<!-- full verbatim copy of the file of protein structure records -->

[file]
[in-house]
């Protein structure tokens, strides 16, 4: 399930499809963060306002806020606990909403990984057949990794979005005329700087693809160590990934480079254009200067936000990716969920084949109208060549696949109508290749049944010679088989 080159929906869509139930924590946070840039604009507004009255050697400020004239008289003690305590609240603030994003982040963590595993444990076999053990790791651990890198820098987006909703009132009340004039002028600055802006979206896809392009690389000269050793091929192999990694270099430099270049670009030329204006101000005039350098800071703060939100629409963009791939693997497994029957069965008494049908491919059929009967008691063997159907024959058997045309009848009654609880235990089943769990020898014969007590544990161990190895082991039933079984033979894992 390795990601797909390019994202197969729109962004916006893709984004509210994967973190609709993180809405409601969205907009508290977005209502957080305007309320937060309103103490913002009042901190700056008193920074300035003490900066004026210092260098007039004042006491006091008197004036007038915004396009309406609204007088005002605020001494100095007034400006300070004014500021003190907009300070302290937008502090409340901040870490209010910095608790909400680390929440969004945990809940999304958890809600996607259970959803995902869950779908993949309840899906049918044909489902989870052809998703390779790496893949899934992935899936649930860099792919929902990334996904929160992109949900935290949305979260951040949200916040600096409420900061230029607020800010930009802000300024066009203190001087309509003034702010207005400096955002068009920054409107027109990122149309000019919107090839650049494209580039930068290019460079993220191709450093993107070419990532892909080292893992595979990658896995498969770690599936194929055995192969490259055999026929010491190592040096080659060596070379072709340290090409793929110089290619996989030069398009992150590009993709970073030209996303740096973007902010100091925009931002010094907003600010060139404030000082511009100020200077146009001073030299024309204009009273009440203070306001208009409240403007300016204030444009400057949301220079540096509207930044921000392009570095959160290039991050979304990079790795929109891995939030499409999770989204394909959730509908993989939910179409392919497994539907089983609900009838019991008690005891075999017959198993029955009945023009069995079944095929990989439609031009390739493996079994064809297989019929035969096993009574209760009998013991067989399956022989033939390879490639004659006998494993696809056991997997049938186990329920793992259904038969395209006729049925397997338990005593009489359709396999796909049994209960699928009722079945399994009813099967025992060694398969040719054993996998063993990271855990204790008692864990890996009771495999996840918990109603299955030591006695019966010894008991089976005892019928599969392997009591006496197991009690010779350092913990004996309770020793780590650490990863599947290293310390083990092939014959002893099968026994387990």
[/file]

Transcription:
[in-house]
């Protein structure tokens, strides 16, 4: 399930499809963060306002806020606990909403990984057949990794979005005329700087693809160590990934480079254009200067936000990716969920084949109208060549696949109508290749049944010679088989 080159929906869509139930924590946070840039604009507004009255050697400020004239008289003690305590609240603030994003982040963590595993444990076999053990790791651990890198820098987006909703009132009340004039002028600055802006979206896809392009690389000269050793091929192999990694270099430099270049670009030329204006101000005039350098800071703060939100629409963009791939693997497994029957069965008494049908491919059929009967008691063997159907024959058997045309009848009654609880235990089943769990020898014969007590544990161990190895082991039933079984033979894992 390795990601797909390019994202197969729109962004916006893709984004509210994967973190609709993180809405409601969205907009508290977005209502957080305007309320937060309103103490913002009042901190700056008193920074300035003490900066004026210092260098007039004042006491006091008197004036007038915004396009309406609204007088005002605020001494100095007034400006300070004014500021003190907009300070302290937008502090409340901040870490209010910095608790909400680390929440969004945990809940999304958890809600996607259970959803995902869950779908993949309840899906049918044909489902989870052809998703390779790496893949899934992935899936649930860099792919929902990334996904929160992109949900935290949305979260951040949200916040600096409420900061230029607020800010930009802000300024066009203190001087309509003034702010207005400096955002068009920054409107027109990122149309000019919107090839650049494209580039930068290019460079993220191709450093993107070419990532892909080292893992595979990658896995498969770690599936194929055995192969490259055999026929010491190592040096080659060596070379072709340290090409793929110089290619996989030069398009992150590009993709970073030209996303740096973007902010100091925009931002010094907003600010060139404030000082511009100020200077146009001073030299024309204009009273009440203070306001208009409240403007300016204030444009400057949301220079540096509207930044921000392009570095959160290039991050979304990079790795929109891995939030499409999770989204394909959730509908993989939910179409392919497994539907089983609900009838019991008690005891075999017959198993029955009945023009069995079944095929990989439609031009390739493996079994064809297989019929035969096993009574209760009998013991067989399956022989033939390879490639004659006998494993696809056991997997049938186990329920793992259904038969395209006729049925397997338990005593009489359709396999796909049994209960699928009722079945399994009813099967025992060694398969040719054993996998063993990271855990204790008692864990890996009771495999996840918990109603299955030591006695019966010894008991089976005892019928599969392997009591006496197991009690010779350092913990004996309770020793780590650490990863599947290293310390083990092939014959002893099968026994387990």